When we started Bread for the Journey in 1987, I was barely two years out of the seminary.

I graduated from Harvard Divinity School in 1985, and moved to Santa Fe, New Mexico. I was blessed to find a spiritual home in a newly formed, passionate church community, started by an inspired – and inspiring – group of people. Most were deeply engaged in serving the complex needs of the multi-cultural community of Santa Fe. I was soon called to serve as their part-time pastor and spiritual director, to walk beside them, to help deepen their mission and work.

In 1986, precisely one year after I first entered the church, my teacher, mentor and friend Henri Nouwen traveled from Toronto to preach at my ordination service. His message to me that day was clear, unambiguous: “Wayne: This spiritual call you follow, this journey you undertake, will be one of downward mobility.” Jesus’ life was one deeply rooted among those who lived close to the ground. I would soon learn how potent and unassailable that message would be.

Because the church was small, I began a small private counseling practice to supplement my income. My office was quickly filled with a vast array of people from every conceivable culture, background, race, and sexual orientation. I found myself spending my days volunteering with people at or below the poverty line – and, along with these brave, proud, struggling families, I also saw increasing numbers of young men. And women.
Many of whom were dying.

It was the beginning of what would become the height of the AIDS epidemic – something that would permanently change the demographics of Santa Fe. Waves of young, creative, vital young men and women were leaving New York, Los Angeles and San Francisco for a place to retreat, to heal – and, for far too many, to die – in a place that seemed to offer some promise of serenity, refuge, peace.

Neither poverty nor death suffer fools gladly. The grit and humility of our own powerlessness over events far beyond our dominion serves to concentrate our mind, focus the heart upon only those things that are true and important, beautiful and necessary. These most essential human qualities lift us up, and claim our soul’s best attention.
It was in this environment, in a world surrounded by powerlessness and the unmistakable brevity of our mortality, that Bread for the Journey was born. In a time and a place when we were forced to take note of small things. Because in the end – whether in the form of a mustard seed, leaven in the bread, a kind word, an offer of companionship, or a meal prepared and shared with great love – small things matter. We began a program of micro-granting, years before anyone knew what such a thing could be.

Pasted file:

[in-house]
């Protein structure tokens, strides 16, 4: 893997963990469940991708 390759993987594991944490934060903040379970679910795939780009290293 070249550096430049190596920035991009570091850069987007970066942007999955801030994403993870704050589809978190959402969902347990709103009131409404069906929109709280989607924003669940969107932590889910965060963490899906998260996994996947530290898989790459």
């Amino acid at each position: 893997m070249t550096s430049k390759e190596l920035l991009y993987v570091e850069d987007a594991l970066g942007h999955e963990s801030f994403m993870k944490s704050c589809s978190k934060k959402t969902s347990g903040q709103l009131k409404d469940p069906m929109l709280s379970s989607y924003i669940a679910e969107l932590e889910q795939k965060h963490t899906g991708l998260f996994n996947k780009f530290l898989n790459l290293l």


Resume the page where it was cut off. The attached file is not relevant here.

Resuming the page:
At that time, the simple touch of a hand, whether offered or accepted, was a fiercely poignant, radical act – particularly when those hands were deemed untouchable, unworthy, by a world deeply confused, lost in fear, its compassion choked by terror of the unknown.
As a member of our Bread for the Journey extended family, I look forward to sharing these and many other stories with you. The threads of continuity that bind us together are woven out of a few simple precepts, ways of working which have stood the test of time. When we began, our precepts were clear, and few:

➢ Keep it simple.
➢ Fund people, not projects.
➢ Trust in authentic relationships, rather than proposals.
➢ Small is beautiful.
➢ Start with a strength assessment, not a needs assessment.

This year – our twenty-eighth – we have recommitted ourselves to those true, beautiful things that have kept us alive, vital and thriving in a variety of ways. Each of our chapters, each of our volunteers, the people on our national board, are all in an ongoing conversation. To harvest together whatever learnings will serve our chapters and our communities.

And, as always, to support the natural generosity of ordinary people who ache to serve their community and their world, with small, meaningful acts of passionate wisdom and loving companionship.
Many chapters have requested that all our chapters meet together at least twice a year by conference call – to listen to, and be with, one another. To have frank, honest, open discussions among everyone who helps our BFJ community succeed. In this way, we can feel ourselves as a real, tangible community, in real time, without having to wait for a once-a-year gathering to engage one another. On these calls, anyone can ask, or celebrate, or wonder, or contribute, to a community-wide common wealth, a shared harvest.

This is the beginning of a new phase of Bread for the Journey. Small, simple, generous. And often, miraculous.
I feel honored and privileged to share our continuously evolving, surprising, delightfully emerging stories in the days, and weeks, and seasons to come.

With love, gratitude, and deep appreciation to you all,

Wayne Muller
Founder and President
Bread for the Journey